Your point of view as a human being is going to come over in your work whether you know it or not. There's no way you can hide it. So if you are a Christian, your work is going to be Christian. There's no way you can hide that. If you're not, you can talk about Jesus all you like and it's not going to be Christian. . .. (145)
I have found L'Engle's words very reassuring as I have been writing. I tend to write more by the seat of my pants, and I have found comfort in the knowledge that my faith will show through as I write, even if I don't plan a specific message or theme for a particular manuscript.
I agree with Hannah, who says "there are pros and cons to each approach." On the one hand, writers like C.S. Lewis planned out specific Christian allegories, and on the other, writers like J.R.R. Tolkein thought that story should embody Christian values, but without overtly stating them.
Do you have a preference when you read? What audiences can you imagine being receptive to which type of writing?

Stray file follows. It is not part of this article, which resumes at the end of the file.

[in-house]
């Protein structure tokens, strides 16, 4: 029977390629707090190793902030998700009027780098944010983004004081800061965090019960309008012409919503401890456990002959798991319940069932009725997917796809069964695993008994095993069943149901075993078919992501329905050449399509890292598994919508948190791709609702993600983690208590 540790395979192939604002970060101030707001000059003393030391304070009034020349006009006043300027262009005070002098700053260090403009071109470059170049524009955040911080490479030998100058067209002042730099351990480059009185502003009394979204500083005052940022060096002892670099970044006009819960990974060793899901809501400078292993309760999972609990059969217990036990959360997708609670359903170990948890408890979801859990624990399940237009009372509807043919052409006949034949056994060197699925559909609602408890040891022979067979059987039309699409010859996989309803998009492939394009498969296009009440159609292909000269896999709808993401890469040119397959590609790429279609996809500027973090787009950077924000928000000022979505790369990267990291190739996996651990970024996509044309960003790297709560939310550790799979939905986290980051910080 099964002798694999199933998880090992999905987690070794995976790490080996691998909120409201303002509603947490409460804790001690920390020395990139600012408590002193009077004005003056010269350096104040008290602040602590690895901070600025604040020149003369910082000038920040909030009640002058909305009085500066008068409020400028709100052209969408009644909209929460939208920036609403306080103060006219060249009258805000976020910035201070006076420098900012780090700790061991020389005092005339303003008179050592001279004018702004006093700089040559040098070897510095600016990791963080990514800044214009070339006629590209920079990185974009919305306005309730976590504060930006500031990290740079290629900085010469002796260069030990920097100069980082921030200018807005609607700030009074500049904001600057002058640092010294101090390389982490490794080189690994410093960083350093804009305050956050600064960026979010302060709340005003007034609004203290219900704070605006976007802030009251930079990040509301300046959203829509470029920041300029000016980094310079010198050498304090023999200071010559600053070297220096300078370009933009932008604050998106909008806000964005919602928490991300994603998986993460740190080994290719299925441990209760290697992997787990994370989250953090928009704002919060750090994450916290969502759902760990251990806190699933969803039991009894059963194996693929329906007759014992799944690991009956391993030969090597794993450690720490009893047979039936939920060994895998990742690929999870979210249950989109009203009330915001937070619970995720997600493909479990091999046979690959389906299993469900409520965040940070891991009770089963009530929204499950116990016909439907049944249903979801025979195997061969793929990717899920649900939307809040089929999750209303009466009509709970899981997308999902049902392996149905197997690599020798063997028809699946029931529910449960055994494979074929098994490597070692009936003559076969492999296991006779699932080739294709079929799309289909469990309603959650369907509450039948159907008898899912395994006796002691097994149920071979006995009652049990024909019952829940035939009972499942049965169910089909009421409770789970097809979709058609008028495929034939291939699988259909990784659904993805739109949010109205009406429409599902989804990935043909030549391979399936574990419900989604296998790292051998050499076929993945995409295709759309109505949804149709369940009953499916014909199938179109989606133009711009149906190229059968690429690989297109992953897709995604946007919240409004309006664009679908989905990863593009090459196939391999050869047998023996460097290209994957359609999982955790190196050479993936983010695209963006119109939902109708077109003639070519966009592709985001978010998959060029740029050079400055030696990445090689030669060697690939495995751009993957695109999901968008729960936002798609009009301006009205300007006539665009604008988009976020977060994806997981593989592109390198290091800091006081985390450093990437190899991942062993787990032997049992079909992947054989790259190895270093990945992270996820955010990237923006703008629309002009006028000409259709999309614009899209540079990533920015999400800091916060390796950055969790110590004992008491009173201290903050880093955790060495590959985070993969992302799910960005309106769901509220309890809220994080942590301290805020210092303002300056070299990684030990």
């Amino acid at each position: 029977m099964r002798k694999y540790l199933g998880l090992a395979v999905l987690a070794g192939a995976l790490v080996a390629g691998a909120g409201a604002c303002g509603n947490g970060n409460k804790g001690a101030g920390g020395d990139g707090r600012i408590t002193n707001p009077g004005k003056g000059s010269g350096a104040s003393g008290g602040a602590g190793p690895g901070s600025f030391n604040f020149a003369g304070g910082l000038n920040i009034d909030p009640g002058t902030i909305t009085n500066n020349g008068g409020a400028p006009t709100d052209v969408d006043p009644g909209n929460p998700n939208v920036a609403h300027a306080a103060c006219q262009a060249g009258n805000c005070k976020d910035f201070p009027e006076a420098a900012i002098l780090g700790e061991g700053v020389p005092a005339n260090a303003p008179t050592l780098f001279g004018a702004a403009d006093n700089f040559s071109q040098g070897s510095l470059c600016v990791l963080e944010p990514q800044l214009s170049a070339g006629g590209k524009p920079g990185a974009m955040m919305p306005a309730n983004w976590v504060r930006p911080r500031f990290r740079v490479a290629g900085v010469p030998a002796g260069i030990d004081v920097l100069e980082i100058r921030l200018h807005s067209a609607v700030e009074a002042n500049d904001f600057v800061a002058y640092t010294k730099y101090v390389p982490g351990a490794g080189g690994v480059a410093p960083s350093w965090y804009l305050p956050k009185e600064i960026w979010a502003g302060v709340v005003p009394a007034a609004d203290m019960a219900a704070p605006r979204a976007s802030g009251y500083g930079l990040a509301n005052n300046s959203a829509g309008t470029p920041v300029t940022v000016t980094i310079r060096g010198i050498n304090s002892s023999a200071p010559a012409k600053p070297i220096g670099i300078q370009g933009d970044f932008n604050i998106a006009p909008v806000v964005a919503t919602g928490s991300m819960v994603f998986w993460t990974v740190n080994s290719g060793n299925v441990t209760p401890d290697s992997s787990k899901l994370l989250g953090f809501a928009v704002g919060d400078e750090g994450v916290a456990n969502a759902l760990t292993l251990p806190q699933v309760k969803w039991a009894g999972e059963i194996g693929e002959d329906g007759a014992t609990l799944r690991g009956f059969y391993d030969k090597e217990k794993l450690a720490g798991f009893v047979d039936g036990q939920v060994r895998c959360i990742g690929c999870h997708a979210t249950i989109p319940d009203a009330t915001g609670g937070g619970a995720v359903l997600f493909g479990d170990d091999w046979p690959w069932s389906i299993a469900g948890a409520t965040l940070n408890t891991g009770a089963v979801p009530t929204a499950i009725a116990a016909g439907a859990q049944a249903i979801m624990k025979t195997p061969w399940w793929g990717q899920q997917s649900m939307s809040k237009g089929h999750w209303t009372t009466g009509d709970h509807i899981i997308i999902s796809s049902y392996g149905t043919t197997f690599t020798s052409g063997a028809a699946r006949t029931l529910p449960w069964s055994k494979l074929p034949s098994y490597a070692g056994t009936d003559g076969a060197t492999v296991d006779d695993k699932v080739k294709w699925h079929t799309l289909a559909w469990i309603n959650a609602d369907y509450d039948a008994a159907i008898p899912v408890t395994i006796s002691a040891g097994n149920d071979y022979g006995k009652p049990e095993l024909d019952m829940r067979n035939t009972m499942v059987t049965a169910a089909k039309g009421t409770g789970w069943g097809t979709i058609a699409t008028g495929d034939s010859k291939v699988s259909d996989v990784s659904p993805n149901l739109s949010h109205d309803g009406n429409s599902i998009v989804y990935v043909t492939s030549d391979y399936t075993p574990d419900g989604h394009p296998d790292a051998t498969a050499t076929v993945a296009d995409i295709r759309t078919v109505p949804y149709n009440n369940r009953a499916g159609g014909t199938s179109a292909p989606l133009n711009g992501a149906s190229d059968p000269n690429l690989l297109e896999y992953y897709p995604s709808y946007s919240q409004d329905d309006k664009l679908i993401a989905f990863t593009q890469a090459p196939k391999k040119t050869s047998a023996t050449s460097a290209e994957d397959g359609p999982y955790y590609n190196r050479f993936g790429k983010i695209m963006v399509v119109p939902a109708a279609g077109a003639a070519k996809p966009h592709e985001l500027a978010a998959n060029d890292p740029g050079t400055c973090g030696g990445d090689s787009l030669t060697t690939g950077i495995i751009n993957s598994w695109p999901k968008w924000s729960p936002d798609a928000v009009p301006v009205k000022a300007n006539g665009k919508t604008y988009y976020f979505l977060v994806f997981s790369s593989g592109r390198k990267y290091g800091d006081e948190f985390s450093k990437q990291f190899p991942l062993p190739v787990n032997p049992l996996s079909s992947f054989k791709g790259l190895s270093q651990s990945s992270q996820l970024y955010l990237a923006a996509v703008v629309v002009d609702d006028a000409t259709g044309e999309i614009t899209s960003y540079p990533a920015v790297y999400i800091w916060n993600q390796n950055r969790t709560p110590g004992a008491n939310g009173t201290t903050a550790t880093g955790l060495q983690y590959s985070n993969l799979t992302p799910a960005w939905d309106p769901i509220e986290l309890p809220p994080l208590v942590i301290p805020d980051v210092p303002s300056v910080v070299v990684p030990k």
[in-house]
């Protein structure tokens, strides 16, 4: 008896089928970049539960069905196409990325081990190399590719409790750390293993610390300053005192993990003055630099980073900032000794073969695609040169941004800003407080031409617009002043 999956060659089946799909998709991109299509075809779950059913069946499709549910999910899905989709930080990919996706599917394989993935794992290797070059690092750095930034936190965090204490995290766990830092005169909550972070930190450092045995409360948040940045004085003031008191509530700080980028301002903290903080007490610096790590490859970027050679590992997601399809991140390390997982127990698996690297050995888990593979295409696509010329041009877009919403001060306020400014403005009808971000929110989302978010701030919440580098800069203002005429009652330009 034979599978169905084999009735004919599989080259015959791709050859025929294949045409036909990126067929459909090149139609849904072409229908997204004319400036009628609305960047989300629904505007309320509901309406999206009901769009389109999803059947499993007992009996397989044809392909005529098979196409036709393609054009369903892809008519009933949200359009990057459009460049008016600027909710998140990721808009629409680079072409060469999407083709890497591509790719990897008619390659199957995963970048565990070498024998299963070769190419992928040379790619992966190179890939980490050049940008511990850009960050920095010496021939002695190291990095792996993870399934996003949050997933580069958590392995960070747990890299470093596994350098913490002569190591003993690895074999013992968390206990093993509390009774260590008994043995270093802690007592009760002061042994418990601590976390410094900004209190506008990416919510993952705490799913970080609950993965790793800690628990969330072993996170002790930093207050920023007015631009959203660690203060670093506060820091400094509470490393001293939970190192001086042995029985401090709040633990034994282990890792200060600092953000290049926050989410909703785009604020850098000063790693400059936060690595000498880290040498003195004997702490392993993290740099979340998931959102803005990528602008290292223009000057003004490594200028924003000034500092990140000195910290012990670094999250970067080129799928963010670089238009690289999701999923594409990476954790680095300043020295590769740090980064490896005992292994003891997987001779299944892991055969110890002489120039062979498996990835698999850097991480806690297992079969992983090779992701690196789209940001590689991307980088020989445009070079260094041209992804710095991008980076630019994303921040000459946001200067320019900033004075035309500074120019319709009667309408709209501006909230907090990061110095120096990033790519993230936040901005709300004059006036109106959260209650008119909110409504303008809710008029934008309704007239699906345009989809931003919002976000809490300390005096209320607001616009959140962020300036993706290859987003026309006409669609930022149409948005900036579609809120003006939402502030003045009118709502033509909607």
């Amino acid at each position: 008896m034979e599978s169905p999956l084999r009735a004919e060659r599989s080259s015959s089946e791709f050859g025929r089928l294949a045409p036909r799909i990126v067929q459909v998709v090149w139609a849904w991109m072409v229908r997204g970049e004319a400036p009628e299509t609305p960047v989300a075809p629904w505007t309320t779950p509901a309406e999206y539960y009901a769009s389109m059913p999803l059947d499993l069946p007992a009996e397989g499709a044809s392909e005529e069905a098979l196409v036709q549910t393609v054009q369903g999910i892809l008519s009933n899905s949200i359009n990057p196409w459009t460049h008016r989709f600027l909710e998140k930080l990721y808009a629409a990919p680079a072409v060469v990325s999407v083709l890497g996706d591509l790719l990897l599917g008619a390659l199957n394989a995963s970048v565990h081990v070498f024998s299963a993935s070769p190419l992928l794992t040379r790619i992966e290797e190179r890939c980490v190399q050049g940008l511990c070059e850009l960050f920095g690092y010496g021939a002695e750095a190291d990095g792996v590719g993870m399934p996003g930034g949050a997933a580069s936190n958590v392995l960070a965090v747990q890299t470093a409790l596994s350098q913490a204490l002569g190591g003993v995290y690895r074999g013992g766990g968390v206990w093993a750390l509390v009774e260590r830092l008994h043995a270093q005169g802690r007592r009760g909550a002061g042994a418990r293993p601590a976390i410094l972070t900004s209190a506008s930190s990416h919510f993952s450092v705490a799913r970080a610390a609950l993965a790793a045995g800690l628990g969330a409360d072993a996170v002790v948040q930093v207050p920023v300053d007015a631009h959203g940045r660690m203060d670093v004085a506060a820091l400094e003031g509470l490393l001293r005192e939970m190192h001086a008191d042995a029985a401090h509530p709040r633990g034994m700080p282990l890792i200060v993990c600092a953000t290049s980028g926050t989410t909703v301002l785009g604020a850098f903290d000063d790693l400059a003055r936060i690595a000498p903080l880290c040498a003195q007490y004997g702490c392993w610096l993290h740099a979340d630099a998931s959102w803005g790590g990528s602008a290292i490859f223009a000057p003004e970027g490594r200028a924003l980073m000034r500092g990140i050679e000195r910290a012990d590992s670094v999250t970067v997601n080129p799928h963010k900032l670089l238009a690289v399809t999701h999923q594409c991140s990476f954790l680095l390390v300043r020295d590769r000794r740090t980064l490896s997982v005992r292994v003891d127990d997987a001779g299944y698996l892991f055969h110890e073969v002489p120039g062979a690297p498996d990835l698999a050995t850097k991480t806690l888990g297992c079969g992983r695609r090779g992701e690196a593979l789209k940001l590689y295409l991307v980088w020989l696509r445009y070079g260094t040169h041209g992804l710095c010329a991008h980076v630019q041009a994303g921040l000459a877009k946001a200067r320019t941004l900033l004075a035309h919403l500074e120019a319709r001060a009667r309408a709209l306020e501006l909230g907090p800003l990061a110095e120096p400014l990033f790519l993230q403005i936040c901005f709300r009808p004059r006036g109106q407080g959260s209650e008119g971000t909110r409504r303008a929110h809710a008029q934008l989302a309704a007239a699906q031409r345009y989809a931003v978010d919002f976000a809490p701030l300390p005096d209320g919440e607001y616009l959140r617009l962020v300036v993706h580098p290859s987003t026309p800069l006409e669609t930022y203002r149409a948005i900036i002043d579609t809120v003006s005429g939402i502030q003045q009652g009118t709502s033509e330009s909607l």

Leave a comment and let us know!
Great post, Erin! I don't know that I have a preference. I love it when a Christian message is wrapped seamlessly into a page-turning story, but that's a tricky thing for writers to accomplish and messages that aren't specifically Christian can be equally powerful.ReplyDelete
Thought provoking. I love Madeline L'Engle and often agree with her -- no different this time.ReplyDelete
I find it frustrating when people read a book but complain it was "too Christian" for them just because the main character was Christian. Nobody complains if he's Buddhist or Jewish.
It's difficult (at least for me) to weave a subtle Christian message into stories. But I know even though I read and enjoy Christian fiction, I enjoy the subtle messages more.